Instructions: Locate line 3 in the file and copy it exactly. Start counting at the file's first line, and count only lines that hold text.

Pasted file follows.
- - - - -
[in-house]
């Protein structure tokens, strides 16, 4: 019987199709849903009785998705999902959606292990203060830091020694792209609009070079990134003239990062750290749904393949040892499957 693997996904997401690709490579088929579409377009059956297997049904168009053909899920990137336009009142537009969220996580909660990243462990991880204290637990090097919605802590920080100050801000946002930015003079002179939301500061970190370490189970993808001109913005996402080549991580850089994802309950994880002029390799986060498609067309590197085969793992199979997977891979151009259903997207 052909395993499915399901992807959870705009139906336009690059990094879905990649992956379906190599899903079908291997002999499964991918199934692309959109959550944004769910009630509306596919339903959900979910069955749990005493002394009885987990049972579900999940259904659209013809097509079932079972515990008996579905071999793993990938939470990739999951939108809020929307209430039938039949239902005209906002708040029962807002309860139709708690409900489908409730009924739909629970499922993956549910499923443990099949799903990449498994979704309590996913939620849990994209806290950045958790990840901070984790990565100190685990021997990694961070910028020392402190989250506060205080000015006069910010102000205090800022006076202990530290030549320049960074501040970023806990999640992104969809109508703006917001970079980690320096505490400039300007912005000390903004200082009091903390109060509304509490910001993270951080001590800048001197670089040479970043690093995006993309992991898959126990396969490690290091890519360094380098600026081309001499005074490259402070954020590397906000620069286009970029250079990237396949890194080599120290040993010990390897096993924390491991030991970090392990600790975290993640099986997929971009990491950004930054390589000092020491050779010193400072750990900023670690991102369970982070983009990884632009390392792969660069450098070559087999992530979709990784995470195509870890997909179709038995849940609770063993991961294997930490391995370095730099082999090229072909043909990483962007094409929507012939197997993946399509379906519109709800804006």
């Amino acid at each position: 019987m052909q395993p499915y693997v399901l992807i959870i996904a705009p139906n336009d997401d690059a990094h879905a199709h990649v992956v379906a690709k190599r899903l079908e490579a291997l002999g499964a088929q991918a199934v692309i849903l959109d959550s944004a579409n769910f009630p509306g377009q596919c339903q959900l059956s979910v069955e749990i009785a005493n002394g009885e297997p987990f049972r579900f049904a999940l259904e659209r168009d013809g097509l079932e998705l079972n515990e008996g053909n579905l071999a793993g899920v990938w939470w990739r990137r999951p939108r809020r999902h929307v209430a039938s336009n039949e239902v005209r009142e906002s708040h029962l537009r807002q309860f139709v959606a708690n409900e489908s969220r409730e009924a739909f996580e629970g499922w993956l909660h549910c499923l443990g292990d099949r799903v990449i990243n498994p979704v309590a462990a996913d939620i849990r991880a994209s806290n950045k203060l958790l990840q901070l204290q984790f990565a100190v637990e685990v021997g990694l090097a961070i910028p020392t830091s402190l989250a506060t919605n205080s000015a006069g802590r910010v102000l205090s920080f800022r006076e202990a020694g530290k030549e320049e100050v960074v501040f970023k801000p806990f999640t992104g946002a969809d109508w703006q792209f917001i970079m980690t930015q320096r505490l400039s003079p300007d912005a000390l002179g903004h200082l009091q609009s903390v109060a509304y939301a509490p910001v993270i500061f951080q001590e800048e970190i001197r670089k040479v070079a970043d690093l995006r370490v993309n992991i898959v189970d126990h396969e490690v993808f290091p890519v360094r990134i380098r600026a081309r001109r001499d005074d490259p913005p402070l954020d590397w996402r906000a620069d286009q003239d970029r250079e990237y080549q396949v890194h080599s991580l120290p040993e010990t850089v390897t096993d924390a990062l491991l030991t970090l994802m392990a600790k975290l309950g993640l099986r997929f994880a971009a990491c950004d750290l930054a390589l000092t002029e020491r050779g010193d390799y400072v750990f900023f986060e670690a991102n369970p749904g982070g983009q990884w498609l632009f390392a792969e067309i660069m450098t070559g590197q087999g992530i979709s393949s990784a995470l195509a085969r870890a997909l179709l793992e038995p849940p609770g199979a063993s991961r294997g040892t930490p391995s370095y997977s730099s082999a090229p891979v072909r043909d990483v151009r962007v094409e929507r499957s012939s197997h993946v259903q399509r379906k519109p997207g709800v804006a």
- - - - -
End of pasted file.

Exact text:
């Amino acid at each position: 019987m052909q395993p499915y693997v399901l992807i959870i996904a705009p139906n336009d997401d690059a990094h879905a199709h990649v992956v379906a690709k190599r899903l079908e490579a291997l002999g499964a088929q991918a199934v692309i849903l959109d959550s944004a579409n769910f009630p509306g377009q596919c339903q959900l059956s979910v069955e749990i009785a005493n002394g009885e297997p987990f049972r579900f049904a999940l259904e659209r168009d013809g097509l079932e998705l079972n515990e008996g053909n579905l071999a793993g899920v990938w939470w990739r990137r999951p939108r809020r999902h929307v209430a039938s336009n039949e239902v005209r009142e906002s708040h029962l537009r807002q309860f139709v959606a708690n409900e489908s969220r409730e009924a739909f996580e629970g499922w993956l909660h549910c499923l443990g292990d099949r799903v990449i990243n498994p979704v309590a462990a996913d939620i849990r991880a994209s806290n950045k203060l958790l990840q901070l204290q984790f990565a100190v637990e685990v021997g990694l090097a961070i910028p020392t830091s402190l989250a506060t919605n205080s000015a006069g802590r910010v102000l205090s920080f800022r006076e202990a020694g530290k030549e320049e100050v960074v501040f970023k801000p806990f999640t992104g946002a969809d109508w703006q792209f917001i970079m980690t930015q320096r505490l400039s003079p300007d912005a000390l002179g903004h200082l009091q609009s903390v109060a509304y939301a509490p910001v993270i500061f951080q001590e800048e970190i001197r670089k040479v070079a970043d690093l995006r370490v993309n992991i898959v189970d126990h396969e490690v993808f290091p890519v360094r990134i380098r600026a081309r001109r001499d005074d490259p913005p402070l954020d590397w996402r906000a620069d286009q003239d970029r250079e990237y080549q396949v890194h080599s991580l120290p040993e010990t850089v390897t096993d924390a990062l491991l030991t970090l994802m392990a600790k975290l309950g993640l099986r997929f994880a971009a990491c950004d750290l930054a390589l000092t002029e020491r050779g010193d390799y400072v750990f900023f986060e670690a991102n369970p749904g982070g983009q990884w498609l632009f390392a792969e067309i660069m450098t070559g590197q087999g992530i979709s393949s990784a995470l195509a085969r870890a997909l179709l793992e038995p849940p609770g199979a063993s991961r294997g040892t930490p391995s370095y997977s730099s082999a090229p891979v072909r043909d990483v151009r962007v094409e929507r499957s012939s197997h993946v259903q399509r379906k519109p997207g709800v804006a």